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Marriage and divorce certificates: Tools for women’s empowerment


Irina Dincu

Senior program specialist, IDRC

Deirdre Appel

Program Manager

Shaida Badiee

Managing Director

Statistics about vital life events such as births, deaths, marriages, and divorces reside in civil registration and vital statistics (CRVS) systems. When they function well, these systems are particularly beneficial to women and girls. Civil registration provides proof of identity and legal status, while vital statistics provide sex-disaggregated demographic data and key indicators, such as population distribution and maternal mortality, for better planning that meets women’s needs.

Our previous Perspectives article discussed how birth registration can empower the lives of girls and women. The case is no different for marriage and divorce registration. Marriage and divorce certificates are much more than simple pieces of paper — they are effective tools for women’s empowerment. Proper marriage and divorce registration contributes to a woman’s ability to inherit financial assets, obtain a fair division of assets, lay claim to spousal and child support, and provide proper birth registration for her child.

Protection for women and girls

To illustrate the importance of a marriage certificate, Emily Courey Pryor, the founding executive director of Data2x, tells the story of Blessing, a woman from western Kenya. Blessing’s marriage certificate served as the evidence she needed to legally claim her inheritance rights when her husband died. Without the certificate, Blessing risked losing ownership of her land and assets, as well as the economic security she derived from them, to her in-laws.

Like a birth certificate, a marriage certificate can also provide protection for women. A well-functioning civil registrar enables governments to apply the law and recognize only marriages that are entered into with full consent and by people who have reached the required minimum age.

Obstacles to registration

Despite the recognized benefits, many challenges remain to ensure that proper registration occurs and that women reap the benefits that follow.

One prominent challenge that women face is government failure to recognize certain types of marriages that are performed under customary or Islamic law. Customary marriages and divorces are widely prevalent throughout Africa, but they are not readily captured by civil registration, reports the United Nations Economic Commission for Africa.

Research supported by Data2X and the UN Foundation found that in some countries, the law does not allow the registration of customary marriages. In other countries, customary marriages are often unregistered because the onus to register is on the spouses, unlike civil and religious marriages where the officiant handles registration.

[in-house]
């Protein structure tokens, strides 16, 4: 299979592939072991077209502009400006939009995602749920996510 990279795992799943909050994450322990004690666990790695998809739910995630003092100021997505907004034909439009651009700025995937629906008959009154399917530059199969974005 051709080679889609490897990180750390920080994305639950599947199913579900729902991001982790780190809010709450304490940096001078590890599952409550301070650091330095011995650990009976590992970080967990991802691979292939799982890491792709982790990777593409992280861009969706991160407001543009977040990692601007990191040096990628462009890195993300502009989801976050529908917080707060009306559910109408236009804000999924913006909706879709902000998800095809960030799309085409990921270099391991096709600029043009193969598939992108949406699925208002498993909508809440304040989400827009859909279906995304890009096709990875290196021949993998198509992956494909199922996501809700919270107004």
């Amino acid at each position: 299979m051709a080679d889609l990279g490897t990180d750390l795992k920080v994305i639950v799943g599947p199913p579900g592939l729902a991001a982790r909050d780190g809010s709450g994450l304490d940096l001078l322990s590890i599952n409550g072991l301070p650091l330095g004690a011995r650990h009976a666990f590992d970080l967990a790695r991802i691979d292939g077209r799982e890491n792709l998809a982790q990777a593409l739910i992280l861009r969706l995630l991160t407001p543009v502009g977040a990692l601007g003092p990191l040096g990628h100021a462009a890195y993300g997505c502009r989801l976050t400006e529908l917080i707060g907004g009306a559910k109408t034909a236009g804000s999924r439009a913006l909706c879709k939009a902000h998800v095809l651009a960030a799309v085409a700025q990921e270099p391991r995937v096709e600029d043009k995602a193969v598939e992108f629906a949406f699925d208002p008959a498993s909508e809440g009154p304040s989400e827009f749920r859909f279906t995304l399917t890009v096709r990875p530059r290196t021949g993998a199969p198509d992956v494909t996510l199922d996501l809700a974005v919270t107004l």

Cultural norms can also play a strong role in hindering marriage or divorce registration, particularly for women. The practice of polygamy, if illegal within a country, will result in the failure to record a large portion of marriages and divorces within a society.

Improving data on marriage and divorce

Improving birth and death registration rates are high on the global agenda to strengthen CRVS systems, but efforts to improve marriage and divorce registration receive less attention and funding, making it difficult for women to exercise the rights that proper registration would offer.

So how can we improve data on marriage and divorce registration, as well as the systems that maintain them? We have identified four critical areas of focus:

  • Examine barriers and hidden biases: What gender biases exist in the legal systems governing marriage and divorce? How do the current legal frameworks discourage or prohibit women from registering a marriage or a divorce?
  • Uncover the gaps: Where are we missing data on marriage and divorce registration rates? Where are women least likely to be registered or recognized? How can we increase demand for registration among these vulnerable populations?
  • Develop a strategy: How should countries register different types of marriages, especially those that are least likely to be registered or recognized? How do we overcome social, legal, and economic issues that prevent couples from registering?
  • Build capacity and knowledge: How can countries strengthen the technical capacity of their administrative levels within the registration system? How can local registration authorities register marriage and divorces more efficiently?

More can be done to obtain a comprehensive picture of registration coverage through surveys and by making data accessible and open. For effective and well-functioning CRVS systems, national governments must prioritize the collection of marriage registration data and reinforce CRVS as a top item on the political agenda.

The Centre of Excellence for CRVS Systems, housed at IDRC, is working to connect and convene relevant stakeholders to ensure CRVS systems are effective tools of empowerment for women around the world.

Irina Dincu is the senior program specialist for IDRC’s Centre of Excellence for Civil Registration and Vital Statistics System. Deirdre Appel is a program manager at Open Data Watch and Shaida Badiee is managing director at Open Data Watch.